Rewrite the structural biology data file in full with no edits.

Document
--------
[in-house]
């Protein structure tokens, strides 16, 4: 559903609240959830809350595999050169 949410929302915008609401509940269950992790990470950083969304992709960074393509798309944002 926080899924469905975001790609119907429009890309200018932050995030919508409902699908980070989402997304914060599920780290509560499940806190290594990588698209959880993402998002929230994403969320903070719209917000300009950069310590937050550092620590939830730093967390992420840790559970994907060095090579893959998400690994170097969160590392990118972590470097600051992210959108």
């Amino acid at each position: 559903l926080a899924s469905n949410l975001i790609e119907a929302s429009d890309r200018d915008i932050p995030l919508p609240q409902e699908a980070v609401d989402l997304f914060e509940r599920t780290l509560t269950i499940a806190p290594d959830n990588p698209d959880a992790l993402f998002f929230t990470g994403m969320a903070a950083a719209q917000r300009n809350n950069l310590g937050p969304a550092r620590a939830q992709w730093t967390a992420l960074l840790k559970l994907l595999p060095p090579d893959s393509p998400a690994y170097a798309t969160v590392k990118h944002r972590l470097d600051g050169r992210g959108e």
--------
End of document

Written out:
[in-house]
């Protein structure tokens, strides 16, 4: 559903609240959830809350595999050169 949410929302915008609401509940269950992790990470950083969304992709960074393509798309944002 926080899924469905975001790609119907429009890309200018932050995030919508409902699908980070989402997304914060599920780290509560499940806190290594990588698209959880993402998002929230994403969320903070719209917000300009950069310590937050550092620590939830730093967390992420840790559970994907060095090579893959998400690994170097969160590392990118972590470097600051992210959108």
């Amino acid at each position: 559903l926080a899924s469905n949410l975001i790609e119907a929302s429009d890309r200018d915008i932050p995030l919508p609240q409902e699908a980070v609401d989402l997304f914060e509940r599920t780290l509560t269950i499940a806190p290594d959830n990588p698209d959880a992790l993402f998002f929230t990470g994403m969320a903070a950083a719209q917000r300009n809350n950069l310590g937050p969304a550092r620590a939830q992709w730093t967390a992420l960074l840790k559970l994907l595999p060095p090579d893959s393509p998400a690994y170097a798309t969160v590392k990118h944002r972590l470097d600051g050169r992210g959108e």